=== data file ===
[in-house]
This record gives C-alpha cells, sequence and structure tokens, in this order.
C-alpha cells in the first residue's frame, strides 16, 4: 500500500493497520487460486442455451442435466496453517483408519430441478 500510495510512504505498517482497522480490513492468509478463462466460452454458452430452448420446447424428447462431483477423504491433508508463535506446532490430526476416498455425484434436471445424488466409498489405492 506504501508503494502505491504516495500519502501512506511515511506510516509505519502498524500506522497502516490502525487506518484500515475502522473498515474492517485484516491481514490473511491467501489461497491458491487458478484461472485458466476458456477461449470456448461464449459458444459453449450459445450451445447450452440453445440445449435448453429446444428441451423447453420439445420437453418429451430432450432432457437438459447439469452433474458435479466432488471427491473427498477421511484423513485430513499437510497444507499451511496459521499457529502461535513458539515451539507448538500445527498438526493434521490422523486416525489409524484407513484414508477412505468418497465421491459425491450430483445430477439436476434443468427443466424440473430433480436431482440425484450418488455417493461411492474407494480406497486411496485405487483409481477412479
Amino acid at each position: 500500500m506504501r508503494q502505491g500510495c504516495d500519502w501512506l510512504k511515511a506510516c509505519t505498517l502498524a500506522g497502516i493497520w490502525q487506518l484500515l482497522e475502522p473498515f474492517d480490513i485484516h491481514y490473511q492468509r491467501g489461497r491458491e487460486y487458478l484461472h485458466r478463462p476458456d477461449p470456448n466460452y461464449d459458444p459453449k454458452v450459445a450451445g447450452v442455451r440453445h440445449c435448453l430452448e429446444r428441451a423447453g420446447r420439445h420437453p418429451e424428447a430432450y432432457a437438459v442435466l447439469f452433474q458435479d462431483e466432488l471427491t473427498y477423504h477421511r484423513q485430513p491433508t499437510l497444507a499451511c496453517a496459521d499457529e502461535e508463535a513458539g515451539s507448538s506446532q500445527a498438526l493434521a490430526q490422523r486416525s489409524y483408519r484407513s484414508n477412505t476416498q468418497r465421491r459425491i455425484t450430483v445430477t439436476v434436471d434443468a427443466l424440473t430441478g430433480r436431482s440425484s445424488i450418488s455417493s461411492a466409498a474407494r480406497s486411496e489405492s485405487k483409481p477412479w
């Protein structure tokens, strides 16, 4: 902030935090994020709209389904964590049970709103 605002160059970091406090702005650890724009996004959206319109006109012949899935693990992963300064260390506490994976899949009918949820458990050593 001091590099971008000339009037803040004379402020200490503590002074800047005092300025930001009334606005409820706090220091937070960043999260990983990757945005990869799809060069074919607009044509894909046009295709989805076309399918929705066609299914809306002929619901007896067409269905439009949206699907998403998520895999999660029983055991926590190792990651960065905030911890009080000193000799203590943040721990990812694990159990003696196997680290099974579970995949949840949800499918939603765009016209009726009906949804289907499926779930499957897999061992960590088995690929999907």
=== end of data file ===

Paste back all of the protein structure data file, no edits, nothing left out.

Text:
[in-house]
This record gives C-alpha cells, sequence and structure tokens, in this order.
C-alpha cells in the first residue's frame, strides 16, 4: 500500500493497520487460486442455451442435466496453517483408519430441478 500510495510512504505498517482497522480490513492468509478463462466460452454458452430452448420446447424428447462431483477423504491433508508463535506446532490430526476416498455425484434436471445424488466409498489405492 506504501508503494502505491504516495500519502501512506511515511506510516509505519502498524500506522497502516490502525487506518484500515475502522473498515474492517485484516491481514490473511491467501489461497491458491487458478484461472485458466476458456477461449470456448461464449459458444459453449450459445450451445447450452440453445440445449435448453429446444428441451423447453420439445420437453418429451430432450432432457437438459447439469452433474458435479466432488471427491473427498477421511484423513485430513499437510497444507499451511496459521499457529502461535513458539515451539507448538500445527498438526493434521490422523486416525489409524484407513484414508477412505468418497465421491459425491450430483445430477439436476434443468427443466424440473430433480436431482440425484450418488455417493461411492474407494480406497486411496485405487483409481477412479
Amino acid at each position: 500500500m506504501r508503494q502505491g500510495c504516495d500519502w501512506l510512504k511515511a506510516c509505519t505498517l502498524a500506522g497502516i493497520w490502525q487506518l484500515l482497522e475502522p473498515f474492517d480490513i485484516h491481514y490473511q492468509r491467501g489461497r491458491e487460486y487458478l484461472h485458466r478463462p476458456d477461449p470456448n466460452y461464449d459458444p459453449k454458452v450459445a450451445g447450452v442455451r440453445h440445449c435448453l430452448e429446444r428441451a423447453g420446447r420439445h420437453p418429451e424428447a430432450y432432457a437438459v442435466l447439469f452433474q458435479d462431483e466432488l471427491t473427498y477423504h477421511r484423513q485430513p491433508t499437510l497444507a499451511c496453517a496459521d499457529e502461535e508463535a513458539g515451539s507448538s506446532q500445527a498438526l493434521a490430526q490422523r486416525s489409524y483408519r484407513s484414508n477412505t476416498q468418497r465421491r459425491i455425484t450430483v445430477t439436476v434436471d434443468a427443466l424440473t430441478g430433480r436431482s440425484s445424488i450418488s455417493s461411492a466409498a474407494r480406497s486411496e489405492s485405487k483409481p477412479w
């Protein structure tokens, strides 16, 4: 902030935090994020709209389904964590049970709103 605002160059970091406090702005650890724009996004959206319109006109012949899935693990992963300064260390506490994976899949009918949820458990050593 001091590099971008000339009037803040004379402020200490503590002074800047005092300025930001009334606005409820706090220091937070960043999260990983990757945005990869799809060069074919607009044509894909046009295709989805076309399918929705066609299914809306002929619901007896067409269905439009949206699907998403998520895999999660029983055991926590190792990651960065905030911890009080000193000799203590943040721990990812694990159990003696196997680290099974579970995949949840949800499918939603765009016209009726009906949804289907499926779930499957897999061992960590088995690929999907």